According to an agreed judgment filed in Hidalgo County’s 332nd District Court, Gamehaus has agreed to cease operations after December 31st of this year, ending a nearly two-year long legal battle with the City of McAllen.
Back in December 2015, JACR LLC, which owns and operates Gamehaus, filed a lawsuit against the city of McAllen “challenging the constitutionality of the City of McAllen’s ordinance(s) regarding what constitutes as a bar versus a restaurant.”
In the ordinance, a restaurant is defined as an establishment that derives 51% of their gross income from prepared food, among other qualifications. This distinction is fairly important because the City of McAllen has stringent ordinances and zoning measures that prohibit restaurants or, in this case, bars from operating in specific zones for safety and noise purposes.
The address of 2109 W. Nolana Ave., where Gamehaus is currently located, is zoned within what is considered a “C-3 General Business District” McAllen’s municipal code explicitly allows restaurants to operate within these districts granted if the establishment acquires a restaurant permit from the city. This type of district also conditionally allows bars to operate if, again, the establishment acquires what is considered a conditional use permit (CUP) from the city. A CUP enforces even more stringent guidelines for bars, making obtaining one an almost impossible task.
In this case, Gamehaus’ sales were audited three times between September 2014 through May 2015 in an attempt to inquire on whether the establishment was, in fact, a restaurant or a bar. McAllen’s city attorney Kevin Pagan concluded that the results from the third audit showed that Gamehaus was “operating as a bar” and that “in order to operate…as a bar, (Gamehaus) must submit an application for…a conditional use permit (CUP).” Pagan also stated in his report, in an almost hilariously obvious foreshadow, “Please notice that submittal of a CUP application does not guarantee that such will be granted.”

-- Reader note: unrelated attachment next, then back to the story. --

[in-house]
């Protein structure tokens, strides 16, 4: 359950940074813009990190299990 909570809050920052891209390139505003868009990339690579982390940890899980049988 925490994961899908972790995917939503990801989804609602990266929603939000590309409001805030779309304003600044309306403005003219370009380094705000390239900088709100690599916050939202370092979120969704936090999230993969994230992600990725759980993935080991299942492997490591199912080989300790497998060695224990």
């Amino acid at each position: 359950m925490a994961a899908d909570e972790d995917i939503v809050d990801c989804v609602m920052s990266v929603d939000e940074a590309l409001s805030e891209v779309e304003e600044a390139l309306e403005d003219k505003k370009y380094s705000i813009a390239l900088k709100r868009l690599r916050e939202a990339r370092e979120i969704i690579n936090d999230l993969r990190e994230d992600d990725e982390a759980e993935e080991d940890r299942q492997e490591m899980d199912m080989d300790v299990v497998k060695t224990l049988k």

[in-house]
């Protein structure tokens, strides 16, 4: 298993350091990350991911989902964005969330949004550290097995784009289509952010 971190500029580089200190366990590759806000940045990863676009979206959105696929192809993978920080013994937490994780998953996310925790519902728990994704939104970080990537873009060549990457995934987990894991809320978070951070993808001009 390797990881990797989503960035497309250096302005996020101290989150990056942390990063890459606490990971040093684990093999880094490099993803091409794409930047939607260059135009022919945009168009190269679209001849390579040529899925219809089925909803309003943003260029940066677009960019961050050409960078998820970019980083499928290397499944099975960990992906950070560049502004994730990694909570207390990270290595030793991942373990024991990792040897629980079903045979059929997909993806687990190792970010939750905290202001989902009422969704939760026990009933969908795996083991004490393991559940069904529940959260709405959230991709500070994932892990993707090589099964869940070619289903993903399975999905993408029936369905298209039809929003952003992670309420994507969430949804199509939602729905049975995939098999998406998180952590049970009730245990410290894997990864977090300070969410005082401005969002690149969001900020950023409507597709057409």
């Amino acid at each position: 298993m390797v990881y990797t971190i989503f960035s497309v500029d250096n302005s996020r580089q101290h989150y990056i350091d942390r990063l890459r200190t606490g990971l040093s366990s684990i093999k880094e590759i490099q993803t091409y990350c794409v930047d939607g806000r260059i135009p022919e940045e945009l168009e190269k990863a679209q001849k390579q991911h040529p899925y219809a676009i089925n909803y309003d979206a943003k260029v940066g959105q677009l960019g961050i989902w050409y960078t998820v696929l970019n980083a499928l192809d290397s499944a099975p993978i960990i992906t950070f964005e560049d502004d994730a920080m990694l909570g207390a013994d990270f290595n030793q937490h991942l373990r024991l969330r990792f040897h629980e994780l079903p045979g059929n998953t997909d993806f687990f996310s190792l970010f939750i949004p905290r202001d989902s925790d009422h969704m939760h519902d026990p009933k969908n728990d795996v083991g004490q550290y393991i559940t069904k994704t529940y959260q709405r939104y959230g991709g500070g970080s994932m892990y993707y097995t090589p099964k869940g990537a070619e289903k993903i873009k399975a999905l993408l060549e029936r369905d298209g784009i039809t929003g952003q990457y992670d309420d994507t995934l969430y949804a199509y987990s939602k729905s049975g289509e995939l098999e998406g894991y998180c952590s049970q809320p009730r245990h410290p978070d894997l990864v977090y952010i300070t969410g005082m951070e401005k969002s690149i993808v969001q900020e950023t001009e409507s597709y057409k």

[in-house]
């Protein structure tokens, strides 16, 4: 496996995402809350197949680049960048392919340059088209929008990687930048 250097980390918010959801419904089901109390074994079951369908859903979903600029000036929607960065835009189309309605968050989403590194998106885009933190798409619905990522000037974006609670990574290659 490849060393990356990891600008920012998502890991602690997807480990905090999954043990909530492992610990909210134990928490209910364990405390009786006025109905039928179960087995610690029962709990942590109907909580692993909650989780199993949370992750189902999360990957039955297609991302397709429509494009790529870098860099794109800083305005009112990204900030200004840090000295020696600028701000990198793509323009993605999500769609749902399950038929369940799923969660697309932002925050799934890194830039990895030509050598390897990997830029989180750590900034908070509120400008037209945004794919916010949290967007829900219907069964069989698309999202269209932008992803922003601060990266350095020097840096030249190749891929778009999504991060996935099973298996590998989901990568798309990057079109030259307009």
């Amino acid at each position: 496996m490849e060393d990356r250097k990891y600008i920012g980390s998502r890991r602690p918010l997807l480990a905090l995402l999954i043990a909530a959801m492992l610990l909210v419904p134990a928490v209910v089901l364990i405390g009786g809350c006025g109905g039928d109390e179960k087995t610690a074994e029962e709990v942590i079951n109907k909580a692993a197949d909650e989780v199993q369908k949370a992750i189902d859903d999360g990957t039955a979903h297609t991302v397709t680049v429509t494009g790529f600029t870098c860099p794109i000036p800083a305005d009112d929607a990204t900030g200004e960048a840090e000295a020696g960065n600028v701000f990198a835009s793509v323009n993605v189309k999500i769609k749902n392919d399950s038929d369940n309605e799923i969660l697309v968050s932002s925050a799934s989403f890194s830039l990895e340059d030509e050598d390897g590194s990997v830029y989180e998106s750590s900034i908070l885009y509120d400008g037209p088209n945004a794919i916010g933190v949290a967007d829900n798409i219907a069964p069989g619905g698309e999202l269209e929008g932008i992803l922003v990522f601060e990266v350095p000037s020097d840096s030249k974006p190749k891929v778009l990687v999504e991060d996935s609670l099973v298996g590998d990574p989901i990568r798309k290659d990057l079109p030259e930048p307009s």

Gamehaus subsequently filed their lawsuit and rolled their dice on the courts.
It’s also noteworthy that their permit issue wasn’t the only controversy that plagued the popular North McAllen bar (yes, it was a bar). Some of you may recall the deadly shooting that left one person severely injured and another dead. Back in mid-2015, the City of McAllen also had to adopt new parking ordinances to combat Gamehaus’ sprawl of visitors that were disrupting neighboring residential areas.
Following these instances, Gamehaus’ CUP was denied by the City Commission in August 2016.
And now, having stared down the possibility of sinking more money into litigation, Gamehaus decided to pull the plug on their fight and close up shop. Seby Haddad, one of Gamehaus’ five owners, wrote to The Monitor, “Despite the strong merits of our case, the four years and ongoing burden of legal fees and risk of a pending trial against the weight of the city has forced us to make a difficult decision to close the venue.”
Earlier in October, the Monitor questioned the merits of McAllen’s incentive package, usually doled out to out-of-area investors, being awarded to Haddad’s business group for a new microbrewery on North 10th, however with the news of Gamehaus’ closing, it seems as if the package was merely a consolation for closing the bar.
I guess there’s always Cigar Bar to get trashed at.
The agreement below: